Paris Jackson, Prince Harry use EMDR to treat PTSD. Here's what that is.
At one point, simply admitting to battling issues like depression was seen as radical. But as the stigma surrounding mental illness continues to fall away, many celebrities are now opening about the treatment that's helped them manage their conditions. Recently, the discussion has centered on a lesser-known therapy known as Eye Movement Desensitization and Reprocessing or EMDR. This week, Paris Jackson mentioned the technique on Red Table Talk, telling Willow Smith she's used it as a way to treat post-traumatic stress disorder (PTSD) that she developed after years of relentless paparazzi.
Earlier this summer, Prince Harry described using the technique to work through his own PTSD in the wake of his mother's death. In his new documentary The Me You Can't See, the Royal tells the EMDR therapist that "London is a trigger" and leads to feelings that he's being "hunted." The therapist asks him to think of the emotions he feels upon landing there while tapping his shoulders with opposite arms.
Prince Harry shared he was anxious about flying into London and used EMDR therapy to cope. Onscreen, he does the method with a therapist in #TheMeYouCantSee.
But how does it work? Here, we explain this type of therapy—and who may benefit from it.https://t.co/JHc5Vf0uHd
— Oprah Daily (@OprahDaily) May 21, 2021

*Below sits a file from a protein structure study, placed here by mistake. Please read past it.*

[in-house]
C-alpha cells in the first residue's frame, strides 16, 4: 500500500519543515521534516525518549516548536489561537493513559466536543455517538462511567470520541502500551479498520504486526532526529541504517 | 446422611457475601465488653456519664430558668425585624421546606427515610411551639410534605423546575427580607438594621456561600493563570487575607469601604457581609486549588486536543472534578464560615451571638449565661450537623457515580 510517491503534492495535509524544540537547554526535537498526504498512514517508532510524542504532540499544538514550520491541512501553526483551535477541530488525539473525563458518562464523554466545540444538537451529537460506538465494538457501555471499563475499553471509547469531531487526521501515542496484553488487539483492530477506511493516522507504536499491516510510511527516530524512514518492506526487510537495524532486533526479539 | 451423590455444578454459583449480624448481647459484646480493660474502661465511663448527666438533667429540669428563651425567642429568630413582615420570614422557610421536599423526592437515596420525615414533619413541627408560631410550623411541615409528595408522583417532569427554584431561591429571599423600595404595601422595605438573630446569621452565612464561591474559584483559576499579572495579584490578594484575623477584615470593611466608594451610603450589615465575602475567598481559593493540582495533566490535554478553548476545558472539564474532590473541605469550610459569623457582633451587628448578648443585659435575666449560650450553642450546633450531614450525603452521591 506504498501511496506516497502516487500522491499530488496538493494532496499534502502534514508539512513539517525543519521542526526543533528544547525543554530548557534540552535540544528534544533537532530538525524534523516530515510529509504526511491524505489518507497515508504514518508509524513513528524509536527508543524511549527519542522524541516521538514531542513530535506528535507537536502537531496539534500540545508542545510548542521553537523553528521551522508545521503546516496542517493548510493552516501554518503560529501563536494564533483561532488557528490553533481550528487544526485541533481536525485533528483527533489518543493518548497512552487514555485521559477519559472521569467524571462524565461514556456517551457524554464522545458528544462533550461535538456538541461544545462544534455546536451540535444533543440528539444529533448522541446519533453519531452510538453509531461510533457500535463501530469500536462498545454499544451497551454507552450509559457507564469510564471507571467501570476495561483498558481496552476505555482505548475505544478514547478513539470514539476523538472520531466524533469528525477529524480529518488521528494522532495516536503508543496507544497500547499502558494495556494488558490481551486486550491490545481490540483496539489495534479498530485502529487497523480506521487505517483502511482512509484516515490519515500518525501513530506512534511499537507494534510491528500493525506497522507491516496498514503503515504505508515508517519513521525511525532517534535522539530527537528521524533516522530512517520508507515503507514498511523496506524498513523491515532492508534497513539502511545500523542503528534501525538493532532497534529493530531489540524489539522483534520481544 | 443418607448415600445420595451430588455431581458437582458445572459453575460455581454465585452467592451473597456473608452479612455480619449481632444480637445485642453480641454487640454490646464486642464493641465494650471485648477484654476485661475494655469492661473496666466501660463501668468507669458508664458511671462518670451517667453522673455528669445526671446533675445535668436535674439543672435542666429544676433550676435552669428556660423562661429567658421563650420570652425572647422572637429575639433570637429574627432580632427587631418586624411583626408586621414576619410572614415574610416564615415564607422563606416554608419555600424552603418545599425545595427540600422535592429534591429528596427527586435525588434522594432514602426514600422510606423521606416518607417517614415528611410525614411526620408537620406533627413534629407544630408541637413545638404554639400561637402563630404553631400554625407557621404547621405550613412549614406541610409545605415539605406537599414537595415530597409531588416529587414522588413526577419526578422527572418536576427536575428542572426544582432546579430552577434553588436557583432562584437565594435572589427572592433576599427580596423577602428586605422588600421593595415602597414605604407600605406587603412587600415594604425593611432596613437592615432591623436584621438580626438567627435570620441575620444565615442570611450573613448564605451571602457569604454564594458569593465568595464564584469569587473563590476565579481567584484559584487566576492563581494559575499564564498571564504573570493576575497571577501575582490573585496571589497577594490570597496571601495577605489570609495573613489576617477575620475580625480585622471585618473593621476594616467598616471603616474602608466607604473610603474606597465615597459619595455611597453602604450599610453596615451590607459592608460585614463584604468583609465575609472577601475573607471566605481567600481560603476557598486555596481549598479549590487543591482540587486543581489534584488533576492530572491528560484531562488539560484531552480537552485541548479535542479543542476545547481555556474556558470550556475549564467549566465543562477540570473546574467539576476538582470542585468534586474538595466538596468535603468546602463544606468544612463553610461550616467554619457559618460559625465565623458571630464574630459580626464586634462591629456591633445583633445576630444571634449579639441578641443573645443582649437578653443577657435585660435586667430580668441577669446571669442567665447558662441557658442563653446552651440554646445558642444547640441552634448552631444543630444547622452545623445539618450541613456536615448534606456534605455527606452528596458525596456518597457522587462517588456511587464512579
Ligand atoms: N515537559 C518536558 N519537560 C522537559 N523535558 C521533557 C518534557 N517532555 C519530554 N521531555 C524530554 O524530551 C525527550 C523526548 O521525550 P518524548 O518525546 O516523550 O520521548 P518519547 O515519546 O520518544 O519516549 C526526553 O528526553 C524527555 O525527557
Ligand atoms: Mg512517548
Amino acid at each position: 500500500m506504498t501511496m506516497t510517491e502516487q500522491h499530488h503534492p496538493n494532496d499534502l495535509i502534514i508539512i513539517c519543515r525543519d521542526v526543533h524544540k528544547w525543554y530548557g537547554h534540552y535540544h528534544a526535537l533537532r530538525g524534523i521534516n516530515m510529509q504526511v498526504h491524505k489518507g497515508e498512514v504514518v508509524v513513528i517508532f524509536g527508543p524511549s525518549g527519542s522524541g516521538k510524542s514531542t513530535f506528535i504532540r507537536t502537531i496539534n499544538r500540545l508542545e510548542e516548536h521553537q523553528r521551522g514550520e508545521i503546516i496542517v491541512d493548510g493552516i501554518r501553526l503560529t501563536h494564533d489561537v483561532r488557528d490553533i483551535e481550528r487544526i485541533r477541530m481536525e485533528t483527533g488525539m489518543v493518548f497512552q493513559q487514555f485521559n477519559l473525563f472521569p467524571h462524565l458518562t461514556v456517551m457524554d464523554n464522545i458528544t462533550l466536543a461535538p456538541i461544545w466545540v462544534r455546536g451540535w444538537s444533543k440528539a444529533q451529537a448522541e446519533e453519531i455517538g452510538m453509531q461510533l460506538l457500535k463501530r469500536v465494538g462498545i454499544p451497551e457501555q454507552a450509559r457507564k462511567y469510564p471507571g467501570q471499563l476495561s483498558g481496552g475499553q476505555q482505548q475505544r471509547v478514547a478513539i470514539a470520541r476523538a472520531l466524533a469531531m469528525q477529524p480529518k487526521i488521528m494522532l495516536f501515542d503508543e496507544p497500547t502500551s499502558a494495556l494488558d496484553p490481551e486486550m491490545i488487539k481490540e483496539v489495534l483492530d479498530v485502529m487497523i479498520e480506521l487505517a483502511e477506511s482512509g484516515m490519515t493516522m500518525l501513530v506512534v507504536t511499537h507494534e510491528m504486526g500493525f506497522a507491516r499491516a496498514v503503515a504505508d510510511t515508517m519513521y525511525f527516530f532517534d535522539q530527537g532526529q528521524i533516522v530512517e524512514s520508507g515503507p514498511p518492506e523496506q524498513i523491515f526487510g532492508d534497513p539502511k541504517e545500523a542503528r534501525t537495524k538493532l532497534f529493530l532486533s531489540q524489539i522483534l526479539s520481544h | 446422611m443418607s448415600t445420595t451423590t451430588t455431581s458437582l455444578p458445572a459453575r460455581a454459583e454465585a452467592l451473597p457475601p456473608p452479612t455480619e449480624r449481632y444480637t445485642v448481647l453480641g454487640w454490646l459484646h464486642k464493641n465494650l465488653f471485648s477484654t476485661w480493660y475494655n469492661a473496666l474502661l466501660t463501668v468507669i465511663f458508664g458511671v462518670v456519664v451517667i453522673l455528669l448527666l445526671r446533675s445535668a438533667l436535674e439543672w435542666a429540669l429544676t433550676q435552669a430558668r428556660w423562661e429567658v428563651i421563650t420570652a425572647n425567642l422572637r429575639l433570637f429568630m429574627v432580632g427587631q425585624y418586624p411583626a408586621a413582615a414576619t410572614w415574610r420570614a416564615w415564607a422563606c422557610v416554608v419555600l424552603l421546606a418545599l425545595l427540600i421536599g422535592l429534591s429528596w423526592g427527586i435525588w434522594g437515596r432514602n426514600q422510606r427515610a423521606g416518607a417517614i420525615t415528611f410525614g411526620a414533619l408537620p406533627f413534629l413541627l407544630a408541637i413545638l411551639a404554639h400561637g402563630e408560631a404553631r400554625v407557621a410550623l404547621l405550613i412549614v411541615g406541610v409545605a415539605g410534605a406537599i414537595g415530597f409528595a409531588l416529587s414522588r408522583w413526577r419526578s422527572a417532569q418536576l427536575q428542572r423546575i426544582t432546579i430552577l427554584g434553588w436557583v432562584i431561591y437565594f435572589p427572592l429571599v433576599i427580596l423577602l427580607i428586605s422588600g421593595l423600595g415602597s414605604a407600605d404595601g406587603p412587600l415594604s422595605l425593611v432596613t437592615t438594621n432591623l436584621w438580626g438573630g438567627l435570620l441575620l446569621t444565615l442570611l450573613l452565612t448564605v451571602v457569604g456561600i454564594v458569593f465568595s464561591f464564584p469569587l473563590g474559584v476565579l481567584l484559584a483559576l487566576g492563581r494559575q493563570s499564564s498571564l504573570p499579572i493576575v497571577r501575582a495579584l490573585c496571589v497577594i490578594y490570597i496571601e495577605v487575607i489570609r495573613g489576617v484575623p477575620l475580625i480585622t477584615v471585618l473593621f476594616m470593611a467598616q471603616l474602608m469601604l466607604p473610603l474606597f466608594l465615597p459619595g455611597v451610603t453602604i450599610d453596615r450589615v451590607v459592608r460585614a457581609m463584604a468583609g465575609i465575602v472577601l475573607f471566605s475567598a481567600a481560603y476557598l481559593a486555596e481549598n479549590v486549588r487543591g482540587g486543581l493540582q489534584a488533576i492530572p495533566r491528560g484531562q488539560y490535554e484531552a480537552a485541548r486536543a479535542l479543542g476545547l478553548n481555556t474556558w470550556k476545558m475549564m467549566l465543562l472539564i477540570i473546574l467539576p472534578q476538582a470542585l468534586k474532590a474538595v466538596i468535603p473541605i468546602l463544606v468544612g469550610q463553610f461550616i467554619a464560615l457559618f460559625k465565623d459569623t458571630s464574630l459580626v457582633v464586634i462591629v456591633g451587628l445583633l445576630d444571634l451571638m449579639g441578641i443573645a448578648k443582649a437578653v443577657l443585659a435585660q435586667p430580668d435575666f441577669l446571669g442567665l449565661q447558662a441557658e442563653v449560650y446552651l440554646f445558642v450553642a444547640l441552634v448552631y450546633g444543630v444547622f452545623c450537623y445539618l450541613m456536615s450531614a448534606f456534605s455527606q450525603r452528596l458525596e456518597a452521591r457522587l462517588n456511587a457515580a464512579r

Jackson did not go into as much detail about her EMDR experience but said that it's been helping in treating her "gnarly" social anxiety, as well as the "audio hallucinations" she hears (such as phantom camera clicks) that lead to intense paranoia. "[I've] been going to therapy for a lot of things, that included, and I've started EMDR," says Jackson. "I'll hear a trash bag rustling and I'll flinch and panic... I think it's just standard PTSD."
Video: Paris Jackson admits paparazzi triggered PTSD
So what exactly is EMDR and how does it work? Yahoo Life spoke with three experts in the field to help unpack the technique and what its potential benefits are. Here's what you need to know.
The technique dates back to the late 1980s
EMDR was the brainchild of the late Dr. Francine Shapiro, a psychiatrist based in California who — while walking in a park one day — realized that her own eye movements helped "decrease the negative emotion associated with her own distressing memories," according to the EMDR Institute. Shapiro began testing the technique on volunteers and soon found that engaging the brain in both remembering trauma and moving the eyes helped to alleviate some of the pain connected with it.